Ninita’s Big World: The True Story of a Deaf Pygmy Marmoset by Sarah Glenn Marsh, illustrations by Stephanie Fizer Coleman

Published by Clarion Books

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Summary:  Ninita is a pygmy marmoset, the smallest kind of monkey in the world, who was born deaf and abandoned by her parents after a few weeks.  Rescued by humans, she found a new home at the Rare Species Conservatory Foundation in Florida, where she thrived. Eventually, she was introduced to a male pygmy marmoset, Mr. Big, and the two now live together at the Foundation.  Includes additional information about pygmy marmosets and the Rare Species Conservatory Foundation, along with a couple of photos of Ninita. 32 pages; ages 4-8.

Pros:  This cute animal story with its messages of love and friendship will undoubtedly appeal to a wide variety of young readers.  

Cons:  There’s quite a bit of anthropomorphism, e.g., “Ninita wished she had a marmoset friend to share her adventures.”

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Popcorn Country: The Story of America’s Favorite Snack by Cris Peterson, Photographs by David R. Lundquist

Published by Boyds Mills Press

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Summary:  Who can resist a bowl of buttery, salty popcorn?  It’s one of the top snacks in the U.S., this book tells us, with an annual consumption of four and a half billion gallons.  If you’ve ever wondered how the popcorn gets to your movie theater, you’ll find some answers here, beginning in the Corn Belt, where over ninety million acres of corn are grown each year.  You’ll learn about the different types of corn, how popcorn is processed, and what causes the hard kernels to explode into the light, fluffy snack. There’s a brief history of popcorn at the end, along with a list of books and websites for further research.  32 pages; ages 4-8.

Pros:  The straightforward writing with kid-friendly explanations (“plants that stretch so tall that they could tickle the chin of a young giraffe”) and lots of photos showing a diverse group of kids make this a great nonfiction choice for preschool and early elementary ages.

Cons:  I guess it’s unknowable, but I’ve always wondered how the first consumers of popcorn figured out that those hard kernels could pop.  This book doesn’t offer any speculation on that.

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The Girl Who Named Pluto: The Story of Venetia Burney by Alice B. McGinty, illustrated by Elizabeth Haidle

Published by Schwartz + Wade

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Summary:  Growing up in Oxford, Venetia Burney loved learning.  Her grandfather, the former head librarian at Oxford University, encouraged her curiosity.  When Grandfather shared a news item with 11-year-old Venetia about the discovery of a new planet beyond Neptune, she thought of how frozen, dark, and lifeless it must be.  It reminded her of the underworld in Greek mythology, and so she suggested naming it Pluto. Her grandfather sent a letter with her suggestion in it to a friend at the Royal Astronomical Society; he liked it, and eventually the name was voted on by astronomers.  Fast forward more than 70 years later: on the day before her 89th birthday, Venetia, still active and curious, gets an invitation to the Observatory Science Centre, where she finally gets a chance to see the planet she named. Includes an author’s note with additional information about Venetia and Pluto–including the change in its designation from plant to dwarf planet–and a bibliography. 40 pages; grades 1-4.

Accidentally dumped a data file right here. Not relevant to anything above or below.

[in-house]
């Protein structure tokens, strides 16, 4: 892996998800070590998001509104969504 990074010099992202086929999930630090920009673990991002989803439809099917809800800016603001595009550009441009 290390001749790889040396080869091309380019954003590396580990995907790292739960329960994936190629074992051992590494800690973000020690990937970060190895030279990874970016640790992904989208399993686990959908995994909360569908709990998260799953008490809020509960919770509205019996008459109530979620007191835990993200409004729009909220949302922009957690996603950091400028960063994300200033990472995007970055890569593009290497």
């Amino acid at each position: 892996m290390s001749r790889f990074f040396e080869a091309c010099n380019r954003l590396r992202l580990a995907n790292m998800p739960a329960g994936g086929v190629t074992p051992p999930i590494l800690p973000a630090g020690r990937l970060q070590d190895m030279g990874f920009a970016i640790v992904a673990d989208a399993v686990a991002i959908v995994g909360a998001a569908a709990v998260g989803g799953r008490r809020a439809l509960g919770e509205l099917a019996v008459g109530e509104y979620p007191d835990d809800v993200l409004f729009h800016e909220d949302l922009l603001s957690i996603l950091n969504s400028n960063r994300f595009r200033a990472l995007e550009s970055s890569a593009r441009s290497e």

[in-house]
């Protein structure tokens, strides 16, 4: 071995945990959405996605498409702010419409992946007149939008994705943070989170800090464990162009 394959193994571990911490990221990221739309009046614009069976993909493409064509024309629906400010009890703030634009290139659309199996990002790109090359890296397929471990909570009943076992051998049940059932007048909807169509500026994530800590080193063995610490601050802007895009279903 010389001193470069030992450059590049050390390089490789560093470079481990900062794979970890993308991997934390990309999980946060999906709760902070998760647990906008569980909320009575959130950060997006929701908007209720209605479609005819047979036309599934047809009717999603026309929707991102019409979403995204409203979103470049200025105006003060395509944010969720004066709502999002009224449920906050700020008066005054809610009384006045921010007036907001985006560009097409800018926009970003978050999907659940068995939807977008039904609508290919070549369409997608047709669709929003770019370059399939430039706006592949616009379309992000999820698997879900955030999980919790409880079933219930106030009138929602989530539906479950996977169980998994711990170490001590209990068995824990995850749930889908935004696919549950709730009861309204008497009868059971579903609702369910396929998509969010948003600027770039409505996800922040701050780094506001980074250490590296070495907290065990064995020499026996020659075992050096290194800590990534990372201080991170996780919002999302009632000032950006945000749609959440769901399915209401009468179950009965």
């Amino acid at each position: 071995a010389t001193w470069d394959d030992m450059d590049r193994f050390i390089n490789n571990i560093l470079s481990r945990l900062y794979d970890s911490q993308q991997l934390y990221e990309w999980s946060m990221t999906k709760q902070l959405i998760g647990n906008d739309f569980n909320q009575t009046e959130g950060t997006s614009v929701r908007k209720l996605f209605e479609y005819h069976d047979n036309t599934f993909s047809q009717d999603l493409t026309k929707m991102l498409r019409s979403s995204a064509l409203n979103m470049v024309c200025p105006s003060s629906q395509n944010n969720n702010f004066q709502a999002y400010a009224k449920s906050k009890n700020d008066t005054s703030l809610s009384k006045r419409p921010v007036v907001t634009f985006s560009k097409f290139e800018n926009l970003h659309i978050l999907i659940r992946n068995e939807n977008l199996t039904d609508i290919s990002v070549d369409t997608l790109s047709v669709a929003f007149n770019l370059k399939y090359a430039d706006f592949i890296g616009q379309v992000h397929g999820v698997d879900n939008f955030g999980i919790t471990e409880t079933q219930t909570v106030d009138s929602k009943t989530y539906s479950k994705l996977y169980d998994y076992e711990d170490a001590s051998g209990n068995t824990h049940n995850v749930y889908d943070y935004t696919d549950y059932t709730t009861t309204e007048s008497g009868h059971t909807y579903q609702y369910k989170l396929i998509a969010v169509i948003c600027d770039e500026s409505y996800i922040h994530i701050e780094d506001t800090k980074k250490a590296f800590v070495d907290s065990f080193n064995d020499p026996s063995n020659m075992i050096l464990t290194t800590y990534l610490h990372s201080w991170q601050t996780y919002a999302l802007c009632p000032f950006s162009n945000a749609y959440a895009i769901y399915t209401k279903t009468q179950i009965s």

Pros:  A fun story for kids learning about space; they will be inspired to hear how a planet was named by a kid, albeit one with a wealthy, connected grandfather.

Cons:  I think we all still feel a little sad about the fate of former planet Pluto.

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Crossing on Time: Steam Engines, Fast Ships, and A Journey to the New World by David Macaulay

Published by Roaring Brook Press

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Summary:  In September of 1957, David Macaulay left with his mother, sister, and brother to travel to America, where his father had been offered a new job.  Their mode of transportation was the SS United States, the fastest, most advanced steamship ever built.  Macaulay starts the story with himself at age 10 getting ready to go to America, then goes back to the 18th century and traces the history of steam power and the steamship.  The text is illustrated with his trademark detailed, technical drawings illuminating each page, including a six-panel foldout cutaway of the United States with 100 labeled parts.  The last chapter tells about his family’s journey and their move to New Jersey.  Includes an afterword, a timeline, and a list of selected reading. 128 pages; grades 5-8.